Start your day the best way with a Tuscan breakfast

Start your day the best way with a Tuscan breakfast

Tue 21 Dec 2021 11:42 AM

Breakfast is often your first taste of Tuscany and it’s long been regarded as the most important meal of the day. A tourist attraction in itself, look out for authentic and traditional foods bearing the Vetrina Toscana logo and short descriptions at hotels and agriturismos on your next overnight stay in Tuscany. Serving breakfast based on local products expresses the close connection with the territory as well as respect for the environment. Every hotel varies the breakfast depending on the area. Delve deeper into the region with these five breakfast specialities from the Lucca area before indulging in colazione inside or outside the medieval walls of the picturesque town. 





1. Buccellato



Buccellato is a traditional sweet that is eaten all year round, but especially during the Feast of the Cross and the Palio della Balestra held every September in Lucca. The name buccellato comes from the Latin buccella, meaning morsel. This sweet treat was originally ring-shaped and carried home from the bakery by popping your arm in the middle like a bracelet, particularly on Sundays after Mass. Today’s buccellato di Lucca is often linear like a loaf of bread. The recipe is straightforward: no eggs are used in the dough, instead the richness hails from raisins and aniseed. Buccellato is light, with a cornucopia of aromas, and perfect for dipping.



2. Necci



Farina di Neccio della Garfagnana DOP is flour made from grinding dried chestnuts, which are gathered in October and November before being dried over low heat in old drying houses known as metati. After about 40 days, the chestnuts are peeled before being stone-ground at the mill. The fine flour has a distinctive colour that ranges from white to dark ivory and is slightly bitter. In the Garfagnana area, the word neccio is synonymous with chestnuts and dates to around the year 1000, when vast areas of uncultivated land were planted with chestnut trees (also referred to as “bread trees”) to feed the growing local populace. The production of flour quickly ensued. Farina di Neccio della Garfagnana DOP is used to make many local dishes, including manafregoli, chestnut flour cooked with milk; castagnaccio, a flat cake made from chestnut flour, olive oil, walnuts and pine nuts; and neccio, deemed as the bread of Garfagnana, consisting of chestnut flour, salt and water. 



3. Prosciutto Bazzone



Bazzone is an aged prosciutto with an elongated shape, which is produced in the Garfagnana area and the Serchio Valley according to a 19th-century local food tradition. Benefitting from the protection of the Slow Food organization, Bazzone ham is made from free-range grey pigs that feed on spelt and dairy by-products, fruit, acorns and chestnuts. The meat is coated in salt for three months with the occasional massage before being rinsed, dried and set aside to age for at least 20 months. Deep red in hue, the intensely flavoured prosciutto vaunts forest floor aromas, such as walnuts, acorns and chestnuts. Produced by the Bellandi family for four generations, Bazzone takes its name from the long shape that makes it resemble a protruding chin, known as “bazzo” in the local dialect.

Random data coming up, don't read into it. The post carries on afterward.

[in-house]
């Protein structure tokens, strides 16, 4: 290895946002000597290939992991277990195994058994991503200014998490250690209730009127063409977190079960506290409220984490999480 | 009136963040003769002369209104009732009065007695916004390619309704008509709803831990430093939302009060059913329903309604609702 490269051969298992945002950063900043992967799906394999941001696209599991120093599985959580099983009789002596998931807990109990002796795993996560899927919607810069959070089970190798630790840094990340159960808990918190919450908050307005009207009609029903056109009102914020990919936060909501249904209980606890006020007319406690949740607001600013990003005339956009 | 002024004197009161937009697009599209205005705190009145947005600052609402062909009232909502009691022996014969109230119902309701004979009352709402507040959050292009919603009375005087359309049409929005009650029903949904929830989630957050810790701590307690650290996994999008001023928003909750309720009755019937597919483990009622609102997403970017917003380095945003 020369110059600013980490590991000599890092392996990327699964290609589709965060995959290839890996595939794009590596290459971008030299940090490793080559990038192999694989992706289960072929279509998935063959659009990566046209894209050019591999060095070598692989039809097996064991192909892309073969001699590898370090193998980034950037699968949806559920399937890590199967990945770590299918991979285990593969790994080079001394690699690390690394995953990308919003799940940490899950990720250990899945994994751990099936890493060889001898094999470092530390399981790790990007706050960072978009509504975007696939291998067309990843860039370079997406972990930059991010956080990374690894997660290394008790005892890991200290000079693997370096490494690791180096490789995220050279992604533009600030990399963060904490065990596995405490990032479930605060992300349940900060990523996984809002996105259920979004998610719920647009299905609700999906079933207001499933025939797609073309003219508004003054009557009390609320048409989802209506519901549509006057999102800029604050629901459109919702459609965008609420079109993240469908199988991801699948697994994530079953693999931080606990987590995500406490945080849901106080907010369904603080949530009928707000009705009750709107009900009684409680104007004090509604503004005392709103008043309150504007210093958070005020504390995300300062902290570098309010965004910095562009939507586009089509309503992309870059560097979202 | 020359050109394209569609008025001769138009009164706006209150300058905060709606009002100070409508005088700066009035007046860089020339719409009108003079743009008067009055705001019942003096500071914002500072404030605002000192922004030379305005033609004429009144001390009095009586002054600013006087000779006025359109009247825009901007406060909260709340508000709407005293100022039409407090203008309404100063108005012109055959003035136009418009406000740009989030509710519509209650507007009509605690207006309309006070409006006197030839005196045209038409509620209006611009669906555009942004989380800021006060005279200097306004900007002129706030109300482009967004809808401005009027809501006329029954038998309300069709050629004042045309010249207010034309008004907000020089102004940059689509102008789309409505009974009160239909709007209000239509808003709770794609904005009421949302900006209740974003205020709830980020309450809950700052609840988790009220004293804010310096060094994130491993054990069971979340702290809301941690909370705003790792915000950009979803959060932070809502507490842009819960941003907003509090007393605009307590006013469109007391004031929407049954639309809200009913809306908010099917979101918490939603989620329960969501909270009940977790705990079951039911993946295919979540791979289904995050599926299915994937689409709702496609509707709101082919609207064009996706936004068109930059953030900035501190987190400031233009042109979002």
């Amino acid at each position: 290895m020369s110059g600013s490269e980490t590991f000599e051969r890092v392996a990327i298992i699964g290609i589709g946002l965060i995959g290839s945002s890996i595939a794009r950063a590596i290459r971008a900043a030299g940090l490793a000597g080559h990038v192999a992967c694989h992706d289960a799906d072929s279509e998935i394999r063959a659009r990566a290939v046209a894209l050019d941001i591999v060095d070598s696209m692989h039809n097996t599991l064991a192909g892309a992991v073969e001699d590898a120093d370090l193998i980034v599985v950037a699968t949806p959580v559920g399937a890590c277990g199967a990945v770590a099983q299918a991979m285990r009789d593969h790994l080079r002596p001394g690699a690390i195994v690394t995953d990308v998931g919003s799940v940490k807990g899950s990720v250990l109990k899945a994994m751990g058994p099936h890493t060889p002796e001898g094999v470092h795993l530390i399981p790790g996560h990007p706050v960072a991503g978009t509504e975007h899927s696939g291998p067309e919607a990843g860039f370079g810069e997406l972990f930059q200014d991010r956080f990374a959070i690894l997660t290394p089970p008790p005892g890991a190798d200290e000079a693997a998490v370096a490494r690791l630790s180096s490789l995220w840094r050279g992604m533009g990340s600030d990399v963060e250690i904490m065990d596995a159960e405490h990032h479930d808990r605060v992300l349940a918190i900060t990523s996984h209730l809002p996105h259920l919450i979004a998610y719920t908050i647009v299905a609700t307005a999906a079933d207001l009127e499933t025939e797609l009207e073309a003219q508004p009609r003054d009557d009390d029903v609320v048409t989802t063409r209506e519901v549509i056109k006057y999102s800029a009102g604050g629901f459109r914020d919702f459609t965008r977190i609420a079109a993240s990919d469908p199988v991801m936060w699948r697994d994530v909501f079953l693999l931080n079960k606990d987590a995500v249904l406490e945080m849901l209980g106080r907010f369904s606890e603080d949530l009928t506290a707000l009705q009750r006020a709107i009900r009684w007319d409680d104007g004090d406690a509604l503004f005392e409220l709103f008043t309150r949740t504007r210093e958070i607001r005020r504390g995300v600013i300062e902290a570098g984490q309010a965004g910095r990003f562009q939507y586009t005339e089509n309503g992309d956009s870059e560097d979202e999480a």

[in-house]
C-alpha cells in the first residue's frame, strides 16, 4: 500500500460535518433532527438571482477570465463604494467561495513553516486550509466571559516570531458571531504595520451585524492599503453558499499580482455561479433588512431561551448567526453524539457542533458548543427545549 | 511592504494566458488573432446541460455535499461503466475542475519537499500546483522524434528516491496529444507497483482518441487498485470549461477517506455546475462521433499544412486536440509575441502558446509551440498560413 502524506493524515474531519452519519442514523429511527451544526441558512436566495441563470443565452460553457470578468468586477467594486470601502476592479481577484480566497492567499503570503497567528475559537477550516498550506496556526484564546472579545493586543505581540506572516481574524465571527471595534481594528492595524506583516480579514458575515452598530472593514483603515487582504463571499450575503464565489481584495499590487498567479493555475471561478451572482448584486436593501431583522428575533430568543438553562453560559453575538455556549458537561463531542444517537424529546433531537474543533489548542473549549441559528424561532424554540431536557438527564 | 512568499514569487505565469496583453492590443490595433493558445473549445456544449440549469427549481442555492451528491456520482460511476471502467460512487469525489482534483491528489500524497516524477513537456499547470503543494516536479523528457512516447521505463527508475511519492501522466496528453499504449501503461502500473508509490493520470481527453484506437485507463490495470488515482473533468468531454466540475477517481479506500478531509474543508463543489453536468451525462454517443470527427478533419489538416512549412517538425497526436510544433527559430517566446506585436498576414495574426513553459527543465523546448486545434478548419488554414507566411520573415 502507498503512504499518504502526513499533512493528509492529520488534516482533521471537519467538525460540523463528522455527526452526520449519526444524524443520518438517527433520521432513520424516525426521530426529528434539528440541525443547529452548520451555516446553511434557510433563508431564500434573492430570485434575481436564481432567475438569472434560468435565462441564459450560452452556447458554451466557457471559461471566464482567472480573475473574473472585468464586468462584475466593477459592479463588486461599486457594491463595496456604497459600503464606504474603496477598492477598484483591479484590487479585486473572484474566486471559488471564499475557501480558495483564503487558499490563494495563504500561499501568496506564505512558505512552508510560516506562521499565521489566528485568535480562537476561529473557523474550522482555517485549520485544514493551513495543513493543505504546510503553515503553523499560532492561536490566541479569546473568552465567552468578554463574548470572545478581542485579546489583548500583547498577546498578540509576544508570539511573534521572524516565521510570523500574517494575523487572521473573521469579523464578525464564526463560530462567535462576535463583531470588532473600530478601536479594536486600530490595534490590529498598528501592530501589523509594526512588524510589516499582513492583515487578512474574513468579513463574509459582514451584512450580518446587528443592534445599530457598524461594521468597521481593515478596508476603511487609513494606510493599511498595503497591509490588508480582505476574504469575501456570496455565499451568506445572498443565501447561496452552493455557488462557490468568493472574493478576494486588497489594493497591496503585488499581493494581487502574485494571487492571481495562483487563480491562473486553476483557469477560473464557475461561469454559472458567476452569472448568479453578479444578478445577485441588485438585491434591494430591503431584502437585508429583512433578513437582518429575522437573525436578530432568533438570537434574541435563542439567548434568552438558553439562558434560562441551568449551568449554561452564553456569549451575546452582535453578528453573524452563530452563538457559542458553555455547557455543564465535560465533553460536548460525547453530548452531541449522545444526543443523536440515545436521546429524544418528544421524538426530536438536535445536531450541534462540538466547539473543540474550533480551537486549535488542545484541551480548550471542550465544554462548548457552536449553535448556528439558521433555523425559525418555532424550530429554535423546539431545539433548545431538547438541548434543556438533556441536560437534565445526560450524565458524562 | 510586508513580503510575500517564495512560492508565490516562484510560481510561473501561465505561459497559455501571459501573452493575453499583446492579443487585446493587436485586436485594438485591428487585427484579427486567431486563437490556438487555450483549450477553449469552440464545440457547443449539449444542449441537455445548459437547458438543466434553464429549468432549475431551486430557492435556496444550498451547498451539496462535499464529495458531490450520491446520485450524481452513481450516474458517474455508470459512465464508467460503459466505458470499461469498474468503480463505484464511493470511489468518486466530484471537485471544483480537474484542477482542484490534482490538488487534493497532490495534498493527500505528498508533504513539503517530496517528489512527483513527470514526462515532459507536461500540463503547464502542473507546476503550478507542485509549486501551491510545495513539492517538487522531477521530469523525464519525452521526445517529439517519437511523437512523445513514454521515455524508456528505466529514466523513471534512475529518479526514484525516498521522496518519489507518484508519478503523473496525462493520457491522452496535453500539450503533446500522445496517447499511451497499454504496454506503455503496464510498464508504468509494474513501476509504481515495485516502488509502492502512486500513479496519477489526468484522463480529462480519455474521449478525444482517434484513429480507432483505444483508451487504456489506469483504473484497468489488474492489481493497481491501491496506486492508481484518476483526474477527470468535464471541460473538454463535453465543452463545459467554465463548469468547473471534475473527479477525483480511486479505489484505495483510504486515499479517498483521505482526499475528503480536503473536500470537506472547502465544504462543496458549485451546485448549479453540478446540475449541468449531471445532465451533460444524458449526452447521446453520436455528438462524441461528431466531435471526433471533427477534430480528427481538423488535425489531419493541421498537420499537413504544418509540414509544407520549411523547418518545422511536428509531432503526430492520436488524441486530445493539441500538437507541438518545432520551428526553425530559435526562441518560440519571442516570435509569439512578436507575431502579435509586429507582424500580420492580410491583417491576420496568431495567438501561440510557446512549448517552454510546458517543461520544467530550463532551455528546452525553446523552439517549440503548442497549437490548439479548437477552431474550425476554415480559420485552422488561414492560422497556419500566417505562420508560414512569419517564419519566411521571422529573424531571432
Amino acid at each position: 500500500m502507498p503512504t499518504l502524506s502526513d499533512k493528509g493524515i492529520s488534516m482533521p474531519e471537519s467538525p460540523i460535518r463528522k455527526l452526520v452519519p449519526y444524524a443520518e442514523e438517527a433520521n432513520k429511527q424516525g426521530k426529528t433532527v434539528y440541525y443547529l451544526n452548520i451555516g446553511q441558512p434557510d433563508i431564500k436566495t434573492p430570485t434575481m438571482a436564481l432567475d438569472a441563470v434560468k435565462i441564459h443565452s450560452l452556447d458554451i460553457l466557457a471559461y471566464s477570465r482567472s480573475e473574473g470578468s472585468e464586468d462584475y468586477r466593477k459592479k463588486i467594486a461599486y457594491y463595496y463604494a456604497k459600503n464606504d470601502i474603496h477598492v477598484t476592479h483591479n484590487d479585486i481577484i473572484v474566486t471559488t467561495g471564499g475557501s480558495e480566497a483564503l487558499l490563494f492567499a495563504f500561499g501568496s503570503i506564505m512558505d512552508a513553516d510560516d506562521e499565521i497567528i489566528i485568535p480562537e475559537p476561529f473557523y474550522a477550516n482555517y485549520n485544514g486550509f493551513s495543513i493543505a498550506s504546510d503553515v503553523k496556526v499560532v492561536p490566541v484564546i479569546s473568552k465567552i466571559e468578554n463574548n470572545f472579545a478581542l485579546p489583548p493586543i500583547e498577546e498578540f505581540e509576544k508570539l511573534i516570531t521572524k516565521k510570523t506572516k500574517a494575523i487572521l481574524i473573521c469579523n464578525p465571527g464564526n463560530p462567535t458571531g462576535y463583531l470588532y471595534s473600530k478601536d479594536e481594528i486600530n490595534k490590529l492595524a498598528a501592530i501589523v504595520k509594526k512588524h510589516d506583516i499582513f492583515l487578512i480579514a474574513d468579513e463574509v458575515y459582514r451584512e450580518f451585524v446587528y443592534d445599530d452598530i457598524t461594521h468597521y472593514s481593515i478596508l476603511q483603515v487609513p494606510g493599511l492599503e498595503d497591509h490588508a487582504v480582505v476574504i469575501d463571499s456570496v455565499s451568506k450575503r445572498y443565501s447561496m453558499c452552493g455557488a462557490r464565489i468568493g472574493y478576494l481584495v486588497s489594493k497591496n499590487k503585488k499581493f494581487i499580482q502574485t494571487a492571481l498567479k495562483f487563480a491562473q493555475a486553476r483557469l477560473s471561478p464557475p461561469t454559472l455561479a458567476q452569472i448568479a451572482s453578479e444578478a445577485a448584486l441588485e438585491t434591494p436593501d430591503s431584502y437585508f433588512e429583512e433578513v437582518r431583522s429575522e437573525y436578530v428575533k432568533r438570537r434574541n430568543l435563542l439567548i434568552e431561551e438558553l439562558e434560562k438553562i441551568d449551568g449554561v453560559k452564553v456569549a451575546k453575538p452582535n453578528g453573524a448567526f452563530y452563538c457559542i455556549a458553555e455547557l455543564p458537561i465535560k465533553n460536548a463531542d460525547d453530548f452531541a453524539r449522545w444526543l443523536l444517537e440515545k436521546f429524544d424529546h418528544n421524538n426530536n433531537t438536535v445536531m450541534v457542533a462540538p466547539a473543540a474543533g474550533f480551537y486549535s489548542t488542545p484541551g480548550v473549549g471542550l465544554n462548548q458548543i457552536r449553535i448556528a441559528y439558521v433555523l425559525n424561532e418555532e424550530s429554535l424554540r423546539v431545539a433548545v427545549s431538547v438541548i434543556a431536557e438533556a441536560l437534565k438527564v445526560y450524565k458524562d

4. Smoked trout


Trout has been served in every possible form in Garfagnana since the mists of time. The Medici family had it brought from their landholdings in the Serchio Valley to be marinated and served as a speciality as court banquets. In the past, brown trout was caught the most in local streams. In the second half of the 1900s, the first fisheries started to be introduced here with rainbow and albino varieties. Garfagnana soon became a reference for trout farming due to various factors, including the lack of pollution and low population numbers. Trout is healthier than salmon, with the same Omega 3 levels, but containing less fat and being easier to digest. 



5. Potato bread


The tradition of baking potato bread, also referred to as garfagnino, is still alive and well in parts of the Garfagnana and the Serchio Valley. It’s a take on the mishmash bread of the past in continental Europe, especially in terms of the low cereal content. The recipe calls for the addition of 15% mashed potato, some semolina, wheatgerm and sea salt to the wheat flour. The leavening is activated by a starter, to which some brewer’s yeast is added to dial down the acidity. The potatoes, all locally grown, make the bread soft, flavourful and easy to keep. Shaped into oval loaves, the bread is sprinkled with cornflour before being baked in an oven stacked with oak logs. Pair the mildly flavoured bread, normally weighing one or two kilos, with pancetta or other local cured meats like biroldo, a blood sausage, and mondiola salami.




About Vetrina Toscana



Toscana Promozione Turistica and Federalberghi Toscana recently introduced the Vetrina Toscana Breakfast campaign to encourage hotels and accommodation owners across Tuscany to serve top local speciality foods as the first meal of the day to guests. The goal is to enable tourists to discover Tuscan food traditions: each town, village and hamlet has a specific culinary identity and a tangible cultural heritage that must not be lost.


​​Vetrina Toscana is a project by the Tuscany Region and Unioncamere Toscana that promotes restaurants, producers and speciality food stores. It’s a network of people and companies who share the same principles and goals: promoting the gastronomic identity and products of Tuscany with a focus on local destinations in line with responsible and sustainable tourism.

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